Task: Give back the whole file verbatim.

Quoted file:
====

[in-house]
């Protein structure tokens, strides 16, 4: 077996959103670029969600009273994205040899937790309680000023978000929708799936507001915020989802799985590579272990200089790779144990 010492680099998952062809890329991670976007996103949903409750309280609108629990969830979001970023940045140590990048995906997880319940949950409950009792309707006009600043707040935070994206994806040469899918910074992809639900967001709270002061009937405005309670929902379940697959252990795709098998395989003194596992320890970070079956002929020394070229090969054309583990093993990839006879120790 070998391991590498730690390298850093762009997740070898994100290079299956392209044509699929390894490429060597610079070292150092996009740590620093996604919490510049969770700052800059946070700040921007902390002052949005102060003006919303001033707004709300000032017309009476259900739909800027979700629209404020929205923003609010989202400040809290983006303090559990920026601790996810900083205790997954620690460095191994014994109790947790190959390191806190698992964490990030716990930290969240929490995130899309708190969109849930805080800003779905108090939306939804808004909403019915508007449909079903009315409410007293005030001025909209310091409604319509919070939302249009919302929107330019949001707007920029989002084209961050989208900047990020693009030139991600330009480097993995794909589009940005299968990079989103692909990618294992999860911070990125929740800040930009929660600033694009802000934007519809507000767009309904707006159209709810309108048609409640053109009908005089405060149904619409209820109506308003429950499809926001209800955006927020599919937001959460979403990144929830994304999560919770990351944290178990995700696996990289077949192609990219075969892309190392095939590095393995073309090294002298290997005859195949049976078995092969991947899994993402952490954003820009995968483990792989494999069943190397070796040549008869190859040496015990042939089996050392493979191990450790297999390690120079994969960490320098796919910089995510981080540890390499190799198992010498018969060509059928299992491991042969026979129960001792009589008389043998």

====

[in-house]
């Protein structure tokens, strides 16, 4: 077996959103670029969600009273994205040899937790309680000023978000929708799936507001915020989802799985590579272990200089790779144990 010492680099998952062809890329991670976007996103949903409750309280609108629990969830979001970023940045140590990048995906997880319940949950409950009792309707006009600043707040935070994206994806040469899918910074992809639900967001709270002061009937405005309670929902379940697959252990795709098998395989003194596992320890970070079956002929020394070229090969054309583990093993990839006879120790 070998391991590498730690390298850093762009997740070898994100290079299956392209044509699929390894490429060597610079070292150092996009740590620093996604919490510049969770700052800059946070700040921007902390002052949005102060003006919303001033707004709300000032017309009476259900739909800027979700629209404020929205923003609010989202400040809290983006303090559990920026601790996810900083205790997954620690460095191994014994109790947790190959390191806190698992964490990030716990930290969240929490995130899309708190969109849930805080800003779905108090939306939804808004909403019915508007449909079903009315409410007293005030001025909209310091409604319509919070939302249009919302929107330019949001707007920029989002084209961050989208900047990020693009030139991600330009480097993995794909589009940005299968990079989103692909990618294992999860911070990125929740800040930009929660600033694009802000934007519809507000767009309904707006159209709810309108048609409640053109009908005089405060149904619409209820109506308003429950499809926001209800955006927020599919937001959460979403990144929830994304999560919770990351944290178990995700696996990289077949192609990219075969892309190392095939590095393995073309090294002298290997005859195949049976078995092969991947899994993402952490954003820009995968483990792989494999069943190397070796040549008869190859040496015990042939089996050392493979191990450790297999390690120079994969960490320098796919910089995510981080540890390499190799198992010498018969060509059928299992491991042969026979129960001792009589008389043998």